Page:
She said in that fear, children have been stripped of a right to a normal childhood.
“Kids have sacrificed so much for so long in the name of preventing a virus they generally tolerate well and offering marginal protection to adults,” Silver said. “Have we fully considered the ramifications on an entire generation?”
Silver said her youngest — in a mask since kindergarten — cannot see the teacher demonstrate phonics, her verbal and literacy skills compromised. She said her child’s cognitive ability is not “collateral damage.”
“Beyond making my son feel like he’s going to pass out in P.E., these seemingly innocent masks can cause physical harm,” Silver said. “See, too much exposure to microbes causes disease, but so does too little. Immune systems get fine tuned during childhood. Interrupting this training predisposes them to autoimmune disorders.”
Silver asked the board to vote with their conscience and show the kids “you care about their future and make masks optional. Show them they’re more than just collateral damage.”
The final speaker was Michael Ackerman, a candidate for U.S. Congress. Ackerman said that during the last six month he and other parents have tried to engage the board in civil discourse. Ackerman said that “members of this board have engaged in a practice that is more in lines of ‘shut up and listen,’ and ‘we are in charge and we do not answer to you.’”
“Your policies have physically harmed our children, emotionally harmed our children and have robbed our children of learning that in many cases will never be recovered,” Ackerman said. “This is not just about a single policy. It is about forgetting your role as public servants to which you all swore an oath.”
Ackerman then quoted the Declaration of Independence to the board and then said it is “with great sadness and resolve that I do stand before you tonight and inform you that you have left us with no other option but to serve each of you with letters of intent to file claims against your surety bonds.”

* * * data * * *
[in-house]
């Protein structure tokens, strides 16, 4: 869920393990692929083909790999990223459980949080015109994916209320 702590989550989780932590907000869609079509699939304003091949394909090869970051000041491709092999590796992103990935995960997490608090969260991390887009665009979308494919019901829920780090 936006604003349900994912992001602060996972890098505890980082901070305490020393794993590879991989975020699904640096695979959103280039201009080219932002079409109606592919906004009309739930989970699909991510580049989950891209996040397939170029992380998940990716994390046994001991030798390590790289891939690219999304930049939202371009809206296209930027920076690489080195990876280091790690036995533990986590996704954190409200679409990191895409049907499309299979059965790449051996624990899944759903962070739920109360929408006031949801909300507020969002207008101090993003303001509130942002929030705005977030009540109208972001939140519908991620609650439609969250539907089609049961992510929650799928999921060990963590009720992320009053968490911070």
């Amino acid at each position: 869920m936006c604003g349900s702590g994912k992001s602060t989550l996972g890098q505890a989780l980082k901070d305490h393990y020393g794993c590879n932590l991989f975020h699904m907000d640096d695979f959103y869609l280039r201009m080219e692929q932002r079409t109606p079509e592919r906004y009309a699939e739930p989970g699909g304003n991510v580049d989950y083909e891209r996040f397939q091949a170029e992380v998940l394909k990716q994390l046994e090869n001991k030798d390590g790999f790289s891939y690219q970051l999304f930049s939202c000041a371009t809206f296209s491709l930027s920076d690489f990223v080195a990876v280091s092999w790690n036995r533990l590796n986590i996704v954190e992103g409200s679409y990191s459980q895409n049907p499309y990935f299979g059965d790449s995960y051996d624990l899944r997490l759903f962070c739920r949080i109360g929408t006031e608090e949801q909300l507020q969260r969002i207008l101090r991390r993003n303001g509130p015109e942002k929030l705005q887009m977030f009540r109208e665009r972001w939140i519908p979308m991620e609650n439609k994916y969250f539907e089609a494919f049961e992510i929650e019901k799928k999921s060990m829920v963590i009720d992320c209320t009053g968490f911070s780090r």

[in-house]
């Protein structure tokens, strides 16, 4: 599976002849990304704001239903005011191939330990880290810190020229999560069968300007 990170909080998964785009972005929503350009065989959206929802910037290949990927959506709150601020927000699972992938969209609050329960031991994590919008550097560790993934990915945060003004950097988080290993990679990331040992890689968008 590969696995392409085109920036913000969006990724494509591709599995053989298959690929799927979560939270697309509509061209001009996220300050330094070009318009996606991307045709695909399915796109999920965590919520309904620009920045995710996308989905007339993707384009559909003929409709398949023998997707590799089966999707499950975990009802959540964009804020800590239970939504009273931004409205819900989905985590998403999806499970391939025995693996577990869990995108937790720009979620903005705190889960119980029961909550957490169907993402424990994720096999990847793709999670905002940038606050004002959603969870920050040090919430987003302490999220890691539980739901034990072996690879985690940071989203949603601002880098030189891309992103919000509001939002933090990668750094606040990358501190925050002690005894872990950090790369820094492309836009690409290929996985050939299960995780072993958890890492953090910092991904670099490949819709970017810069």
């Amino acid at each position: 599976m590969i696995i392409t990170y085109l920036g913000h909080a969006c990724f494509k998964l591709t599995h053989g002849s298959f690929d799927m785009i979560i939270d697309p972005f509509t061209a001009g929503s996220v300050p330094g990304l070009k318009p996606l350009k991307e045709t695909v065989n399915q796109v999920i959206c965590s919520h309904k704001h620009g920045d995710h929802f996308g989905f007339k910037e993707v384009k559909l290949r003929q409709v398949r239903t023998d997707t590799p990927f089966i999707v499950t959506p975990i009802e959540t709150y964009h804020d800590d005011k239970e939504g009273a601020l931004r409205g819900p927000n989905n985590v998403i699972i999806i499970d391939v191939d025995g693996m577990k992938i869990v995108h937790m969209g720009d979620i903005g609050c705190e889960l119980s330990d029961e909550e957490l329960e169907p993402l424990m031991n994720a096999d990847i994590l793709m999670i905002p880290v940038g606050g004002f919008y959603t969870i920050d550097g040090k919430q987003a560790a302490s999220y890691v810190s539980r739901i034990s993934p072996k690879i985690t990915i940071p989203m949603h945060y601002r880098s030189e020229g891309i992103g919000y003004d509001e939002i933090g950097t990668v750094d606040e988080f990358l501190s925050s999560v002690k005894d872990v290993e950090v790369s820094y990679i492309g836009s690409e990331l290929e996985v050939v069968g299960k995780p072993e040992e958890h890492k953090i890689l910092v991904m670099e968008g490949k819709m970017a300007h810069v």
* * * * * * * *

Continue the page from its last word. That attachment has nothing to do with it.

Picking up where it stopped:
He told the board that they have 72 hours to abide by the demands listed in the letters or intent and that failure to do so would result in claims against each of the boards surety bonds.
Bondsforthewin.com is a website that lists out how surety bonds — contracts guaranteeing that specific obligations will be fulfilled, according to the North Carolina Department Insurance — to “stop the tyranny fight back,” according to the website.
A typical surety bond identifies three parties to a contract and spells out their relationship and obligations according to the NCDOI. The parties are:
• Principal – The party who has initially agreed to fulfill the obligation which is the subject of the bond. Also known as the Obligor.
• Obligee – The person or organization protected by the bond. This term is used most frequently in surety bonds.
• Guarantor or Surety – The insurance company issuing the bond.
The Bonds For the Win website also links to a YouTube page named “Our Great Awakening,” a slogan of QANON — an internet conspiracy theory.
According to the North Carolina School Boards Association, North Carolina law does not require local board of education members or superintendents to post bonds. The North Carolina School Boards Trust — NCSBA’s risk management program — does not provide surety bonds for board members or superintendents, according to the NCSBA.
Elliott confirmed that he reviewed the letters of intent that were given to board members at the Feb. 14 meeting.
As to the surety bond claims, Elliott said “we are assured by our local board attorneys and state-level school organizations that school board members are not required to be bonded, nor are any employees except those responsible for the direct handling of funds.”